Once, this was true of all human tribes. Then large-scale agriculture brought about a vast change in our diet, replacing vegetables with starchy grains that could be easily stored both in barns and in our bodies, and that dramatically increased female fertility. Because women were now having more children and were also busy working to feed them, mothers began to wean their infants earlier, switching them to mashed starchy foods. This, in turn, allowed women to get pregnant again faster. Thus, mothers were held captive by their need to feed large families, and children were born to fill the increased need for farmhands.
Amazingly, our society’s “experts” on nutrition still recommend that mothers give their tiny infants solid foods as early as four months, and urge them to start out with grains instead of fruit. What happens when people begin life with their stomachs stuffed with starches and their mouths deprived of sucking? They develop tremendous appetites — for everything. This deep-seated hunger is what fuels the rise of corporate structures, so eloquently depicted by Jerry Mander [“The Rules of Corporate Behavior”] in the same issue. We literally are eating ourselves and our planet to death.
We look at animals searching for food and think: They must be hungry. Thank God for civilization. But they are not hungry — we are.
I agree with Daniel Quinn about totalitarian agriculture, but I think the rest of his statements are facile and unscholarly. In all, I counted eight times that he said tribal people have been doing fine for “thousands of years.” He would have us believe that tribal people have always lived “harmlessly,” “beautifully,” and “perfectly well,” and are “classless.” This is much too vague and simplistic to be believable. Anyone acquainted with human history ought to be able to smell this “noble savage” fallacy a mile away.
Quinn has some valid points to make, but he shoots himself in the foot with his new-age blather about the perfection of the tribal system.
Daniel Quinn has drawn the wrong conclusion about Buddhism, which he criticizes for being a “religion of anguish.” Buddhism teaches that the belief in an independent self is the cause of all suffering; if we can transcend the notion of self, we can find peace. The tribal societies Quinn admires encourage this same sublimation of self.
“We all belong to the community of life,” Quinn says. I couldn’t agree more. This sense of bedrock connectedness is at the heart of all Buddhist teaching.
Helen Cohen’s useful insights extend my own in a slightly different direction. What the letters of Pam Hanna and Edwin Joseph tell me is that a brief interview can’t really do justice to arguments that are developed over the course of hundreds of pages in my books. I would like to point out, however, that I nowhere ascribe “perfection” to the tribal system. The wonder of tribal life is not its perfection but rather its remarkable and enduring adequacy.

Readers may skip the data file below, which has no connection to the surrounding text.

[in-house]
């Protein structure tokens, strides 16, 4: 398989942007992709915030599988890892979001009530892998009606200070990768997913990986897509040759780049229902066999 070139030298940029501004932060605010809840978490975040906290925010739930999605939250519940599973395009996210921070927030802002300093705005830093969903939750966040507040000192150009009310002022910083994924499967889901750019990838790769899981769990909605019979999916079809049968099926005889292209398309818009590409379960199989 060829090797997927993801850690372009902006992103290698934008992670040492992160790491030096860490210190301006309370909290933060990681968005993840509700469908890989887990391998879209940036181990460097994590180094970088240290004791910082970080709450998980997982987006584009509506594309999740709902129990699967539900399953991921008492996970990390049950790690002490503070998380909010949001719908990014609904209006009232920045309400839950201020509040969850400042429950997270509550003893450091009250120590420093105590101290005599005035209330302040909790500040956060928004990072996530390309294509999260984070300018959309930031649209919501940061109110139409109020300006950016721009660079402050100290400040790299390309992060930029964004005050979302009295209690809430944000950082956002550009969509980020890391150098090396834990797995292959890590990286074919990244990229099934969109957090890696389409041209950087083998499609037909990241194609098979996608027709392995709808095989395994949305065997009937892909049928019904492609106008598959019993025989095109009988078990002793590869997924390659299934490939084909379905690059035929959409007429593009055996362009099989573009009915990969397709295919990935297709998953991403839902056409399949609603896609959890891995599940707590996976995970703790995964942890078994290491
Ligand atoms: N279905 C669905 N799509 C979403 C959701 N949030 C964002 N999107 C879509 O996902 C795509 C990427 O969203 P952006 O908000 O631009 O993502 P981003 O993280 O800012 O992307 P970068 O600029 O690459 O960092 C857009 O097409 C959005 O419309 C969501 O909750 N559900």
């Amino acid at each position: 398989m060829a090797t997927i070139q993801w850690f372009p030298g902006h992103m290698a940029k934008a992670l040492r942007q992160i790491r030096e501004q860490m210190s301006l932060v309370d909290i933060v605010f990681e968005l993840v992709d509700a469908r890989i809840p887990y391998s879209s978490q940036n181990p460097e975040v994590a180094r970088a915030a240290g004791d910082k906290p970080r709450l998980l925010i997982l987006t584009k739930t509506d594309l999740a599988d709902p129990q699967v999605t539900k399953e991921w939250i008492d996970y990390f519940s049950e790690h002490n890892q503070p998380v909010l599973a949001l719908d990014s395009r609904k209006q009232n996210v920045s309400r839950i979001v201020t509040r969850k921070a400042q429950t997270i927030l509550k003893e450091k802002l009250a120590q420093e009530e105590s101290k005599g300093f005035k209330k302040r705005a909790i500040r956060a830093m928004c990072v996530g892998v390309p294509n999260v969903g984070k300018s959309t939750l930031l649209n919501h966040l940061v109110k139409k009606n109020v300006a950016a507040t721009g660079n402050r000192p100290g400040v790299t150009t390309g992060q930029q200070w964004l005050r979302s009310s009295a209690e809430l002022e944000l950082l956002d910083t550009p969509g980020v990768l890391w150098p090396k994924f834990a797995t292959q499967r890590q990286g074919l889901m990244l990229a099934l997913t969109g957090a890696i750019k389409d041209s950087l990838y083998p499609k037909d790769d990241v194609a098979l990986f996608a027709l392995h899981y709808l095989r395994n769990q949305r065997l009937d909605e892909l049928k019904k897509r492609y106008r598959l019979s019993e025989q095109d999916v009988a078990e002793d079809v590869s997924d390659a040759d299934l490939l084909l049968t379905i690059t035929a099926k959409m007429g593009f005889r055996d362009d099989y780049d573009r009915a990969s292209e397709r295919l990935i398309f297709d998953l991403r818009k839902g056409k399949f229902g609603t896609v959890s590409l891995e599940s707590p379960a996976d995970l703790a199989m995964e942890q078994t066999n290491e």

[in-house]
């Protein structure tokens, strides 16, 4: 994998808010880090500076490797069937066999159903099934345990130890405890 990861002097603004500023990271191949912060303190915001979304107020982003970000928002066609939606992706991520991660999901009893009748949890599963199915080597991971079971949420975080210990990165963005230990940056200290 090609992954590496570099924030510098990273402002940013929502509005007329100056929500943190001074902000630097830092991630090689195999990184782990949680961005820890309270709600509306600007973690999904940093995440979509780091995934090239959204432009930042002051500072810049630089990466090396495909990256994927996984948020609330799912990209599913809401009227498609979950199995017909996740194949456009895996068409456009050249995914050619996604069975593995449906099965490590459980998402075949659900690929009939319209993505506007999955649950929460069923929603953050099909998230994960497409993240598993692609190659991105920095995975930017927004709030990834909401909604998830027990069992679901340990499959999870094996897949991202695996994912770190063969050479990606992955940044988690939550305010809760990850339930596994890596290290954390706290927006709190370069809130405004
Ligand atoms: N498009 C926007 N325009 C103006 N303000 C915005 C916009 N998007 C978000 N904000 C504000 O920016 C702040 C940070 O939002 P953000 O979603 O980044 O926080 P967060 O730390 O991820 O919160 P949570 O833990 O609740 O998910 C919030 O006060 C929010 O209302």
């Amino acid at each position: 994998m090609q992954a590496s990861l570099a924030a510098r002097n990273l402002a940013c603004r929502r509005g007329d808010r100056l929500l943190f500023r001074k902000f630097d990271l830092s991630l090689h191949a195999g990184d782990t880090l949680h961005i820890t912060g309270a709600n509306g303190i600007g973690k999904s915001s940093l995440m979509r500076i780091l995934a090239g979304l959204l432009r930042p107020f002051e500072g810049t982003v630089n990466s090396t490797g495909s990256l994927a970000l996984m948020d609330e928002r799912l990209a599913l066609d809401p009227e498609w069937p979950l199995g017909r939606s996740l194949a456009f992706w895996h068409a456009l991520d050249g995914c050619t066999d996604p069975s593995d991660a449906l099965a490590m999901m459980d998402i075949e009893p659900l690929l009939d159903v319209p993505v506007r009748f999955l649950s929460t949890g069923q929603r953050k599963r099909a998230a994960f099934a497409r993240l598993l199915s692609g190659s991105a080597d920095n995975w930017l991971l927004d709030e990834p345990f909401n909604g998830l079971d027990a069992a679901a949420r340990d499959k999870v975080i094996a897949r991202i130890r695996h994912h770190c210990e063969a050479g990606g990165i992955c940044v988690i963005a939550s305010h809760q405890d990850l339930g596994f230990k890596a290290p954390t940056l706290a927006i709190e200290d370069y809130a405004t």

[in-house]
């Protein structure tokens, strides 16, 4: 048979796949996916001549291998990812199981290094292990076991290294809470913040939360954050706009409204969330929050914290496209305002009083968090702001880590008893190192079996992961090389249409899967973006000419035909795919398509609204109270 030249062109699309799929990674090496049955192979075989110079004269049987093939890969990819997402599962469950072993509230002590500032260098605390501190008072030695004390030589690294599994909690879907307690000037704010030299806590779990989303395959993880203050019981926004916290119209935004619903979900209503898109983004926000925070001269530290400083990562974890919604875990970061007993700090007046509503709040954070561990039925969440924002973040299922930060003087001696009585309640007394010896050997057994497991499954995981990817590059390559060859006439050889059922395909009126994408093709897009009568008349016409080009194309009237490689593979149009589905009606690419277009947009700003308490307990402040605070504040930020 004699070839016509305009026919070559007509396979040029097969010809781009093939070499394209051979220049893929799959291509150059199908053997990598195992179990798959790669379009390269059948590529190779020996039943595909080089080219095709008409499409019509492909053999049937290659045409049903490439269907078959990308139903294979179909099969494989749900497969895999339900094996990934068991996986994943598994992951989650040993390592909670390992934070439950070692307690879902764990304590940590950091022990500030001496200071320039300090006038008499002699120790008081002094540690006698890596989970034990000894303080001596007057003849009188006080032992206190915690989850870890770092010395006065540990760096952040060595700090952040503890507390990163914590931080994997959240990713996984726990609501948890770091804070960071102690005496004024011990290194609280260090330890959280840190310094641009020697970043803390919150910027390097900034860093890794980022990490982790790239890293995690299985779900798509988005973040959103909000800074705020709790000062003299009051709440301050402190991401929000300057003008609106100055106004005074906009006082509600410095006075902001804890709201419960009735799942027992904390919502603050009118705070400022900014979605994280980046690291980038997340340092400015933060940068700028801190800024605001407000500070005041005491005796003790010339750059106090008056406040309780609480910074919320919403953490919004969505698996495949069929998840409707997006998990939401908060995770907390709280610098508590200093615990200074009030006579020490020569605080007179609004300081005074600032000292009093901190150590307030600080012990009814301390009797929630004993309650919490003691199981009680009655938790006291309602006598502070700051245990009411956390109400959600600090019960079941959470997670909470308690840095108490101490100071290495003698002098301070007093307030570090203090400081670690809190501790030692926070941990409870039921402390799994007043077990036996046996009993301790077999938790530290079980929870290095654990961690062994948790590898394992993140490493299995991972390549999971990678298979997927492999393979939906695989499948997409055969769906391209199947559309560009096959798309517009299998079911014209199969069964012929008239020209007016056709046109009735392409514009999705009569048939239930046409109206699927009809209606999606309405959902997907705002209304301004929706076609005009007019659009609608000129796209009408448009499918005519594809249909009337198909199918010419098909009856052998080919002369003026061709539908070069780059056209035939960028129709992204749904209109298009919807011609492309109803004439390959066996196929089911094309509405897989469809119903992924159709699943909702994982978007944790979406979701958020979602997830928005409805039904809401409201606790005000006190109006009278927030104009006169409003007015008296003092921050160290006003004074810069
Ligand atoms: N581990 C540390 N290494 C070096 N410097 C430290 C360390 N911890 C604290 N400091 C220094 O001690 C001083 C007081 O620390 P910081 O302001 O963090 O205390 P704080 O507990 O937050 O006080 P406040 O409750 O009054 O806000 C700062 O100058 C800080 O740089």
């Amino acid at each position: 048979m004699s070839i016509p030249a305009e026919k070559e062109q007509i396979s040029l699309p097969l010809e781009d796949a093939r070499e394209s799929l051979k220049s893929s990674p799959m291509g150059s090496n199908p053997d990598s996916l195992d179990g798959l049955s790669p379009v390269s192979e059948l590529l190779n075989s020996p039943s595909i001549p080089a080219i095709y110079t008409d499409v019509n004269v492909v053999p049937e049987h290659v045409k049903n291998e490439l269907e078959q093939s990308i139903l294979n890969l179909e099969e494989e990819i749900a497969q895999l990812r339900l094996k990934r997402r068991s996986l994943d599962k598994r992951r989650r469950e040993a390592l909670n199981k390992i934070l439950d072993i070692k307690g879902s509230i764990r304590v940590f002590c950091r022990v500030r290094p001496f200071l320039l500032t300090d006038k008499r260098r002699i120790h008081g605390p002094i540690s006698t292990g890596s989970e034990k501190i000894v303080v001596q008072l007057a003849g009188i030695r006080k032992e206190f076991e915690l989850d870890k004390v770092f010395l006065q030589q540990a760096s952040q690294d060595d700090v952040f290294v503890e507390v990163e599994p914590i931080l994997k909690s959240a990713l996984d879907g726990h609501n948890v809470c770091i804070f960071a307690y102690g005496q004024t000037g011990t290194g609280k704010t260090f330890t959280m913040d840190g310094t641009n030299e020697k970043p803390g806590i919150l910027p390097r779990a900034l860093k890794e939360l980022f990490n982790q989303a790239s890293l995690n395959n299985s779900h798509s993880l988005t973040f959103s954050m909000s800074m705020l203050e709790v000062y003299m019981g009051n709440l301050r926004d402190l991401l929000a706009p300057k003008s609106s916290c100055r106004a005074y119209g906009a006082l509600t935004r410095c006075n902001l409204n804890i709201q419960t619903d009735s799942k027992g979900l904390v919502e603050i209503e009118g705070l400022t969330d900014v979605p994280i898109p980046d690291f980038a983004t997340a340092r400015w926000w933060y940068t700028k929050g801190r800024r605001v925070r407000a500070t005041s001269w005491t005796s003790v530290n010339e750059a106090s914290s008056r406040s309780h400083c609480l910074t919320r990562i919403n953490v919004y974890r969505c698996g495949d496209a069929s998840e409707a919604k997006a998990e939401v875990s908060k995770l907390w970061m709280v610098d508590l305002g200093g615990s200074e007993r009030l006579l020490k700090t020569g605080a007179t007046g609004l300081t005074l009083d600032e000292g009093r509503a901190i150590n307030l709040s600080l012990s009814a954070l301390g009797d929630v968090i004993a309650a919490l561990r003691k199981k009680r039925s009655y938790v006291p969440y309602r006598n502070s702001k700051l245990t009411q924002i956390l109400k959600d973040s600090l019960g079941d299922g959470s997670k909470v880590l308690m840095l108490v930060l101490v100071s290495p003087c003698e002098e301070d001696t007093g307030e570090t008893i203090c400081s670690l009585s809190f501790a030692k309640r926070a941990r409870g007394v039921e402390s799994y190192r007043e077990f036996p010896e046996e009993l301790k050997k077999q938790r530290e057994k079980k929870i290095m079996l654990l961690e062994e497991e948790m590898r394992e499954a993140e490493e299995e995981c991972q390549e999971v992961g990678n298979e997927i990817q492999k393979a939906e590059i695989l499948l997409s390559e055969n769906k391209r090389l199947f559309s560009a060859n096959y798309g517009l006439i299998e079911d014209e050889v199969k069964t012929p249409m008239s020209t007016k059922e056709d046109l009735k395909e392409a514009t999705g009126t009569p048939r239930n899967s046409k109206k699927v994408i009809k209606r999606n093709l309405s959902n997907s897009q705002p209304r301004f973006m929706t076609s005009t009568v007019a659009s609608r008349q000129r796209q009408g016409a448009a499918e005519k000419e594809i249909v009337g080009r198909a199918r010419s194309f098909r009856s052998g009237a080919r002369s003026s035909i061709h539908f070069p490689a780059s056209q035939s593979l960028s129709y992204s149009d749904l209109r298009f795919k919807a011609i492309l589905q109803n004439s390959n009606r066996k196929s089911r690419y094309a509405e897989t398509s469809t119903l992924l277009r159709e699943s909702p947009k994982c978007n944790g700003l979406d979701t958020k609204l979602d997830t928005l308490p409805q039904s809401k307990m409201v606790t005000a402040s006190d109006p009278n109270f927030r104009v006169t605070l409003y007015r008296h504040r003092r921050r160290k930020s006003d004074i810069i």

I’d also like to point out that my books are used in hundreds of courses in colleges and universities all over North America, including the U.S. Naval Academy, the Massachusetts Institute of Technology, Dartmouth, Rutgers, and Carnegie-Mellon University, to name a few. This suggests, I think, that they offer something more than “new-age blather.”
Today is a special day for my daughters and me. My wife, Sally Gordon, would have been forty-two today. Her birthday is always a day of reflection for us. This morning, after I packed the children off to school and fed the cows, I thought it would be a pleasure to catch up on the issues of The Sun I had not read over the holiday season. Imagine my surprise to see, in the November 1997 issue, my friend David Romtvedt’s article “Alive in the Dying,” about, among other things, my wife and her death.
Earlier this fall, David had given me the book that essay was excerpted from, and pointed out two pieces in it about Sally’s demise. I remember as I read them being troubled by his reflections, and by their arbitrary romanticism. Later, I thought, Well, if that’s what it takes to make a book publishable, so be it. Moreover, I felt that I had no business interfering with David’s healing process — it’s been difficult for all of us. Still, I felt a little betrayed.
But today, seeing his essay in your periodical truly offended me. Something about the possibility of my wife’s abridged story lying on a coffee table somewhere while people discuss the pithiness of David’s writing seems perverse. His characterization debases Sally, and that hurts.
Since Sally’s death, one of her brothers, a devout Buddhist, has spent a lot of time trying to understand where her spiritual energy might have gone. Her mother suspects it has just disappeared. Fortunately, my two daughters do not allow me much time to speculate on such things, although in them I can see parts of their mother’s personality manifested. One was four when Sally died; the other, two. Thus, the image friends carry of her is extremely important.